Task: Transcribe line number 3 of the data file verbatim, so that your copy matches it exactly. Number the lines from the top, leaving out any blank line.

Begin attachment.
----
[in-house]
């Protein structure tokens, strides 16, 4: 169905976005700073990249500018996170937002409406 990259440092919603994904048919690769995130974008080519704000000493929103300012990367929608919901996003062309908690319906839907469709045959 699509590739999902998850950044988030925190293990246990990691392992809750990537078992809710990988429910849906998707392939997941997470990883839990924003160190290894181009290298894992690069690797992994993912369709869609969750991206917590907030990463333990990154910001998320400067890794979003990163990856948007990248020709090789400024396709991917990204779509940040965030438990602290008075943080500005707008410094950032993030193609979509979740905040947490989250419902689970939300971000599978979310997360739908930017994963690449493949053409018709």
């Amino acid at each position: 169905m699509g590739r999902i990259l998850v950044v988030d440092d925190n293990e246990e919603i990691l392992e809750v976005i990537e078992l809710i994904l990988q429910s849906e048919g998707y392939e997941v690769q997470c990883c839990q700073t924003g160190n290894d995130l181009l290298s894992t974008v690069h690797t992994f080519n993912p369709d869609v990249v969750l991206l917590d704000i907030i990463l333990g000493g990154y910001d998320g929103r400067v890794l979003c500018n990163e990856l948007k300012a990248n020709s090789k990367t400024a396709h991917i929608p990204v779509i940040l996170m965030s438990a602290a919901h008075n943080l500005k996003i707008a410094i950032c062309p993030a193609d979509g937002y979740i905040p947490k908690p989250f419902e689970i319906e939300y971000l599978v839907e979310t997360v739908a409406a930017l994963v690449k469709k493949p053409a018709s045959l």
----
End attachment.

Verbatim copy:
């Amino acid at each position: 169905m699509g590739r999902i990259l998850v950044v988030d440092d925190n293990e246990e919603i990691l392992e809750v976005i990537e078992l809710i994904l990988q429910s849906e048919g998707y392939e997941v690769q997470c990883c839990q700073t924003g160190n290894d995130l181009l290298s894992t974008v690069h690797t992994f080519n993912p369709d869609v990249v969750l991206l917590d704000i907030i990463l333990g000493g990154y910001d998320g929103r400067v890794l979003c500018n990163e990856l948007k300012a990248n020709s090789k990367t400024a396709h991917i929608p990204v779509i940040l996170m965030s438990a602290a919901h008075n943080l500005k996003i707008a410094i950032c062309p993030a193609d979509g937002y979740i905040p947490k908690p989250f419902e689970i319906e939300y971000l599978v839907e979310t997360v739908a409406a930017l994963v690449k469709k493949p053409a018709s045959l």